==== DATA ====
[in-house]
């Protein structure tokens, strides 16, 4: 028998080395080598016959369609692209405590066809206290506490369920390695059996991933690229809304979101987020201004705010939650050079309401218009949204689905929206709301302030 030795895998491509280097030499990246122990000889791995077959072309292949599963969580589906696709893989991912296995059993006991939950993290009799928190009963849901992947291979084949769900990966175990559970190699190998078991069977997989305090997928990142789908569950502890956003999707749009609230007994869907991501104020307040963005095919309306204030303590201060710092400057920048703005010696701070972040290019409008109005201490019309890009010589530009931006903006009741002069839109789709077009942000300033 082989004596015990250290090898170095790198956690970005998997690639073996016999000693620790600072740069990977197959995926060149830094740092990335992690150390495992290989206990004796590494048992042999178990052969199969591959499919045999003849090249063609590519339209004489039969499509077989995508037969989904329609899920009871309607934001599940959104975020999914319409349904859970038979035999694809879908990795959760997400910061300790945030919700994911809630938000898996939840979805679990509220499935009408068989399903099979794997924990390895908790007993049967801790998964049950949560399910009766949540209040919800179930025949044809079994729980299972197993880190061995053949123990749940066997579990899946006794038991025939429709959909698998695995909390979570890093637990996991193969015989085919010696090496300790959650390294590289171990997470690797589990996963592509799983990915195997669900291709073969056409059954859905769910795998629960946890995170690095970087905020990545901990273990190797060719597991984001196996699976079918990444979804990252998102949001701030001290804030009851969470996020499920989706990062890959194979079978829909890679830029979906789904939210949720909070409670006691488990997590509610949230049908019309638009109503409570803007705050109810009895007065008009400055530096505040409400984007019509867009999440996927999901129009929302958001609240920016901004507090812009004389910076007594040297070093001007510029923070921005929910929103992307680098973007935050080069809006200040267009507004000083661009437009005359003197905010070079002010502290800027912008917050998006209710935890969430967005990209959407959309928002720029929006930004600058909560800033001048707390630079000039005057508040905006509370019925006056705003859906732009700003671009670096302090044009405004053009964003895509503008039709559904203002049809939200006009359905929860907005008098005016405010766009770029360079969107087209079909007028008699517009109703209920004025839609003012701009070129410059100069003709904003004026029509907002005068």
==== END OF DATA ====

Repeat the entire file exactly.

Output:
[in-house]
């Protein structure tokens, strides 16, 4: 028998080395080598016959369609692209405590066809206290506490369920390695059996991933690229809304979101987020201004705010939650050079309401218009949204689905929206709301302030 030795895998491509280097030499990246122990000889791995077959072309292949599963969580589906696709893989991912296995059993006991939950993290009799928190009963849901992947291979084949769900990966175990559970190699190998078991069977997989305090997928990142789908569950502890956003999707749009609230007994869907991501104020307040963005095919309306204030303590201060710092400057920048703005010696701070972040290019409008109005201490019309890009010589530009931006903006009741002069839109789709077009942000300033 082989004596015990250290090898170095790198956690970005998997690639073996016999000693620790600072740069990977197959995926060149830094740092990335992690150390495992290989206990004796590494048992042999178990052969199969591959499919045999003849090249063609590519339209004489039969499509077989995508037969989904329609899920009871309607934001599940959104975020999914319409349904859970038979035999694809879908990795959760997400910061300790945030919700994911809630938000898996939840979805679990509220499935009408068989399903099979794997924990390895908790007993049967801790998964049950949560399910009766949540209040919800179930025949044809079994729980299972197993880190061995053949123990749940066997579990899946006794038991025939429709959909698998695995909390979570890093637990996991193969015989085919010696090496300790959650390294590289171990997470690797589990996963592509799983990915195997669900291709073969056409059954859905769910795998629960946890995170690095970087905020990545901990273990190797060719597991984001196996699976079918990444979804990252998102949001701030001290804030009851969470996020499920989706990062890959194979079978829909890679830029979906789904939210949720909070409670006691488990997590509610949230049908019309638009109503409570803007705050109810009895007065008009400055530096505040409400984007019509867009999440996927999901129009929302958001609240920016901004507090812009004389910076007594040297070093001007510029923070921005929910929103992307680098973007935050080069809006200040267009507004000083661009437009005359003197905010070079002010502290800027912008917050998006209710935890969430967005990209959407959309928002720029929006930004600058909560800033001048707390630079000039005057508040905006509370019925006056705003859906732009700003671009670096302090044009405004053009964003895509503008039709559904203002049809939200006009359905929860907005008098005016405010766009770029360079969107087209079909007028008699517009109703209920004025839609003012701009070129410059100069003709904003004026029509907002005068």